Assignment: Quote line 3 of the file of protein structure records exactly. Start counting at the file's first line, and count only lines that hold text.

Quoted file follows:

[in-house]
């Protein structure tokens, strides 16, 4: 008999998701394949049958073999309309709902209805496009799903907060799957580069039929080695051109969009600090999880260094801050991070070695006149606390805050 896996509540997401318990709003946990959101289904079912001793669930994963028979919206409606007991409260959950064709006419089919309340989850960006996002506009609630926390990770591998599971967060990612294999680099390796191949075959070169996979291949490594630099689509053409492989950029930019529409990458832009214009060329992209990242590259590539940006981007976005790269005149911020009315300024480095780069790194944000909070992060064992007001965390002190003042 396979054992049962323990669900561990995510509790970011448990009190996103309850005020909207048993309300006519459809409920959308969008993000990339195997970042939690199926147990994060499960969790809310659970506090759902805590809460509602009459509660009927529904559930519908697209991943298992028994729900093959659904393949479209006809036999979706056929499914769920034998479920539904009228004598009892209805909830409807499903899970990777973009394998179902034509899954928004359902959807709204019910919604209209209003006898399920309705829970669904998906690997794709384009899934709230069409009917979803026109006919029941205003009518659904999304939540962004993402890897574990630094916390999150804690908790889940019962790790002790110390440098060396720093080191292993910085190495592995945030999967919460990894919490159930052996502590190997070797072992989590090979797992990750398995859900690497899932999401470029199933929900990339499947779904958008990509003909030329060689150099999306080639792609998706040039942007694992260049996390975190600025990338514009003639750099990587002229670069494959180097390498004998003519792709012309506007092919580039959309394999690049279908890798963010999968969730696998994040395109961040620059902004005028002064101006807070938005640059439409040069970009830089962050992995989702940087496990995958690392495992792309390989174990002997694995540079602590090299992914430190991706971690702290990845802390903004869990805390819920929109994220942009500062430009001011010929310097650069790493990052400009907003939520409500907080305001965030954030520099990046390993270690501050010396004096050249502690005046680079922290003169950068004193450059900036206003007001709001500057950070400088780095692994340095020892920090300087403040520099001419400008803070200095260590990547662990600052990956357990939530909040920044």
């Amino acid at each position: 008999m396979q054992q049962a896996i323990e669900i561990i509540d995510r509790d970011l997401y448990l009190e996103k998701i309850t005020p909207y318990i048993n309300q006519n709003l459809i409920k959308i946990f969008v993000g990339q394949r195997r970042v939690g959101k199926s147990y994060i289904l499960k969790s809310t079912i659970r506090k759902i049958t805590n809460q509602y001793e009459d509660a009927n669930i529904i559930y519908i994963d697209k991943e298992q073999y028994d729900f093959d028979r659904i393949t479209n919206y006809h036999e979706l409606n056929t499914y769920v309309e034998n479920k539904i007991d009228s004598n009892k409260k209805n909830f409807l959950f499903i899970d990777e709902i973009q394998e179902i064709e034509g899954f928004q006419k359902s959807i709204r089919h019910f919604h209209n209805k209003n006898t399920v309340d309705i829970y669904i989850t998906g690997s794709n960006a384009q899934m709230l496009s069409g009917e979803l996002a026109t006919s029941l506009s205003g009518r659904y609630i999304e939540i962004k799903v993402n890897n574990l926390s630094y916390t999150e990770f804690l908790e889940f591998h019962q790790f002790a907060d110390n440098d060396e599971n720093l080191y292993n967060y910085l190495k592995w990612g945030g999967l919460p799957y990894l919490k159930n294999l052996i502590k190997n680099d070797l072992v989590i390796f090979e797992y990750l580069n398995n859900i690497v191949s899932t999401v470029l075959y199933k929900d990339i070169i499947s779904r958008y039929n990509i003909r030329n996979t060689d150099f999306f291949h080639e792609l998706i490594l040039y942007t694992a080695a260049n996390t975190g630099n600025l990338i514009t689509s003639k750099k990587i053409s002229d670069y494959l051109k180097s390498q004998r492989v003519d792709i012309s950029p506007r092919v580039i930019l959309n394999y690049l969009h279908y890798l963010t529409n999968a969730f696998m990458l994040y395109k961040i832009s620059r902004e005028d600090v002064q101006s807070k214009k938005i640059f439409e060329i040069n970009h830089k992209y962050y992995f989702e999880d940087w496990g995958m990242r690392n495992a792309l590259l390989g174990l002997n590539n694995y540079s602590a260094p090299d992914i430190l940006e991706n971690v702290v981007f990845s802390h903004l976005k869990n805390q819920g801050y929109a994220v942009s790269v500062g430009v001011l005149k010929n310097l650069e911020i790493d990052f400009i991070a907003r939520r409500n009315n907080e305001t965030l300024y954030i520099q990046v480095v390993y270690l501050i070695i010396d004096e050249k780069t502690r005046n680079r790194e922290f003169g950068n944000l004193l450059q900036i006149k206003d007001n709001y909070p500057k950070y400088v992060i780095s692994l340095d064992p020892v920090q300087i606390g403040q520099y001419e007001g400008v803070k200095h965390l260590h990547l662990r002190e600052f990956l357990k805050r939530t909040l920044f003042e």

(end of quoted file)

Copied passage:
């Amino acid at each position: 008999m396979q054992q049962a896996i323990e669900i561990i509540d995510r509790d970011l997401y448990l009190e996103k998701i309850t005020p909207y318990i048993n309300q006519n709003l459809i409920k959308i946990f969008v993000g990339q394949r195997r970042v939690g959101k199926s147990y994060i289904l499960k969790s809310t079912i659970r506090k759902i049958t805590n809460q509602y001793e009459d509660a009927n669930i529904i559930y519908i994963d697209k991943e298992q073999y028994d729900f093959d028979r659904i393949t479209n919206y006809h036999e979706l409606n056929t499914y769920v309309e034998n479920k539904i007991d009228s004598n009892k409260k209805n909830f409807l959950f499903i899970d990777e709902i973009q394998e179902i064709e034509g899954f928004q006419k359902s959807i709204r089919h019910f919604h209209n209805k209003n006898t399920v309340d309705i829970y669904i989850t998906g690997s794709n960006a384009q899934m709230l496009s069409g009917e979803l996002a026109t006919s029941l506009s205003g009518r659904y609630i999304e939540i962004k799903v993402n890897n574990l926390s630094y916390t999150e990770f804690l908790e889940f591998h019962q790790f002790a907060d110390n440098d060396e599971n720093l080191y292993n967060y910085l190495k592995w990612g945030g999967l919460p799957y990894l919490k159930n294999l052996i502590k190997n680099d070797l072992v989590i390796f090979e797992y990750l580069n398995n859900i690497v191949s899932t999401v470029l075959y199933k929900d990339i070169i499947s779904r958008y039929n990509i003909r030329n996979t060689d150099f999306f291949h080639e792609l998706i490594l040039y942007t694992a080695a260049n996390t975190g630099n600025l990338i514009t689509s003639k750099k990587i053409s002229d670069y494959l051109k180097s390498q004998r492989v003519d792709i012309s950029p506007r092919v580039i930019l959309n394999y690049l969009h279908y890798l963010t529409n999968a969730f696998m990458l994040y395109k961040i832009s620059r902004e005028d600090v002064q101006s807070k214009k938005i640059f439409e060329i040069n970009h830089k992209y962050y992995f989702e999880d940087w496990g995958m990242r690392n495992a792309l590259l390989g174990l002997n590539n694995y540079s602590a260094p090299d992914i430190l940006e991706n971690v702290v981007f990845s802390h903004l976005k869990n805390q819920g801050y929109a994220v942009s790269v500062g430009v001011l005149k010929n310097l650069e911020i790493d990052f400009i991070a907003r939520r409500n009315n907080e305001t965030l300024y954030i520099q990046v480095v390993y270690l501050i070695i010396d004096e050249k780069t502690r005046n680079r790194e922290f003169g950068n944000l004193l450059q900036i006149k206003d007001n709001y909070p500057k950070y400088v992060i780095s692994l340095d064992p020892v920090q300087i606390g403040q520099y001419e007001g400008v803070k200095h965390l260590h990547l662990r002190e600052f990956l357990k805050r939530t909040l920044f003042e």